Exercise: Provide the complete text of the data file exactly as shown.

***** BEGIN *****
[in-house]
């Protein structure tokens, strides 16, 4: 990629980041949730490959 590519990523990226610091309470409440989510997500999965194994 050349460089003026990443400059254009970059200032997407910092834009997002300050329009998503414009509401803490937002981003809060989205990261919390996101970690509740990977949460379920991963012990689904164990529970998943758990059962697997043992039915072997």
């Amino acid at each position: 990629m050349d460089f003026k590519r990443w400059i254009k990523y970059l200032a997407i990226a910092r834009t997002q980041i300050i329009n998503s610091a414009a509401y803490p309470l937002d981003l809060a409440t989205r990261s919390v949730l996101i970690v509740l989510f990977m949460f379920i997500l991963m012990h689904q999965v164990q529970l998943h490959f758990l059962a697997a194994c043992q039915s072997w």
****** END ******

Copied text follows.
[in-house]
């Protein structure tokens, strides 16, 4: 990629980041949730490959 590519990523990226610091309470409440989510997500999965194994 050349460089003026990443400059254009970059200032997407910092834009997002300050329009998503414009509401803490937002981003809060989205990261919390996101970690509740990977949460379920991963012990689904164990529970998943758990059962697997043992039915072997």
């Amino acid at each position: 990629m050349d460089f003026k590519r990443w400059i254009k990523y970059l200032a997407i990226a910092r834009t997002q980041i300050i329009n998503s610091a414009a509401y803490p309470l937002d981003l809060a409440t989205r990261s919390v949730l996101i970690v509740l989510f990977m949460f379920i997500l991963m012990h689904q999965v164990q529970l998943h490959f758990l059962a697997a194994c043992q039915s072997w």